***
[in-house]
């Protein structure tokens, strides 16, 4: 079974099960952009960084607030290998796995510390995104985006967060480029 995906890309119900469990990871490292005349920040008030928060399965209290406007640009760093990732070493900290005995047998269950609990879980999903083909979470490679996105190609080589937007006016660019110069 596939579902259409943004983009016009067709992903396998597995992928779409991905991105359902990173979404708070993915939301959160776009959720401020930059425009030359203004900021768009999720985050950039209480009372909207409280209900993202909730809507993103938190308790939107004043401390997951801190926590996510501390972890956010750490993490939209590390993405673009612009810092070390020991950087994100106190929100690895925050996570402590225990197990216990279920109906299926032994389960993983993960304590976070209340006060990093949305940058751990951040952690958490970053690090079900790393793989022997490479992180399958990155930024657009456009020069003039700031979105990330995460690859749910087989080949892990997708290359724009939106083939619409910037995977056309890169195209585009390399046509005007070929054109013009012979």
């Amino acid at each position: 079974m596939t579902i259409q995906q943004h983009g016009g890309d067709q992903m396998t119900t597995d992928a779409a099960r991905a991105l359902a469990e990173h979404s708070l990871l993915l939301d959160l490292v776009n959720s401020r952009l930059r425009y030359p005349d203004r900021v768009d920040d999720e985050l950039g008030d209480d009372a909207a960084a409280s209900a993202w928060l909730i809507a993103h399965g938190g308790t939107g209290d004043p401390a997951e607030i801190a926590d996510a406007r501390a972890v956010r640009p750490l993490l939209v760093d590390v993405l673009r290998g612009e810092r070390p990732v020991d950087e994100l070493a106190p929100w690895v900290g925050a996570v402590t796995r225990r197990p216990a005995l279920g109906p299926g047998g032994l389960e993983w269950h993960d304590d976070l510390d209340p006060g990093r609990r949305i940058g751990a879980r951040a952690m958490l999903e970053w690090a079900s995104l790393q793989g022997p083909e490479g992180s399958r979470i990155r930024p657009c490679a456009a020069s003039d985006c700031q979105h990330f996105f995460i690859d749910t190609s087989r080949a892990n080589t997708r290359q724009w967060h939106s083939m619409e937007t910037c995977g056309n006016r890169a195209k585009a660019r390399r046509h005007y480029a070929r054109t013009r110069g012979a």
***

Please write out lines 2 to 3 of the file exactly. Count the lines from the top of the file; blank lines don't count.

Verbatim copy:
């Protein structure tokens, strides 16, 4: 079974099960952009960084607030290998796995510390995104985006967060480029 995906890309119900469990990871490292005349920040008030928060399965209290406007640009760093990732070493900290005995047998269950609990879980999903083909979470490679996105190609080589937007006016660019110069 596939579902259409943004983009016009067709992903396998597995992928779409991905991105359902990173979404708070993915939301959160776009959720401020930059425009030359203004900021768009999720985050950039209480009372909207409280209900993202909730809507993103938190308790939107004043401390997951801190926590996510501390972890956010750490993490939209590390993405673009612009810092070390020991950087994100106190929100690895925050996570402590225990197990216990279920109906299926032994389960993983993960304590976070209340006060990093949305940058751990951040952690958490970053690090079900790393793989022997490479992180399958990155930024657009456009020069003039700031979105990330995460690859749910087989080949892990997708290359724009939106083939619409910037995977056309890169195209585009390399046509005007070929054109013009012979």
């Amino acid at each position: 079974m596939t579902i259409q995906q943004h983009g016009g890309d067709q992903m396998t119900t597995d992928a779409a099960r991905a991105l359902a469990e990173h979404s708070l990871l993915l939301d959160l490292v776009n959720s401020r952009l930059r425009y030359p005349d203004r900021v768009d920040d999720e985050l950039g008030d209480d009372a909207a960084a409280s209900a993202w928060l909730i809507a993103h399965g938190g308790t939107g209290d004043p401390a997951e607030i801190a926590d996510a406007r501390a972890v956010r640009p750490l993490l939209v760093d590390v993405l673009r290998g612009e810092r070390p990732v020991d950087e994100l070493a106190p929100w690895v900290g925050a996570v402590t796995r225990r197990p216990a005995l279920g109906p299926g047998g032994l389960e993983w269950h993960d304590d976070l510390d209340p006060g990093r609990r949305i940058g751990a879980r951040a952690m958490l999903e970053w690090a079900s995104l790393q793989g022997p083909e490479g992180s399958r979470i990155r930024p657009c490679a456009a020069s003039d985006c700031q979105h990330f996105f995460i690859d749910t190609s087989r080949a892990n080589t997708r290359q724009w967060h939106s083939m619409e937007t910037c995977g056309n006016r890169a195209k585009a660019r390399r046509h005007y480029a070929r054109t013009r110069g012979a």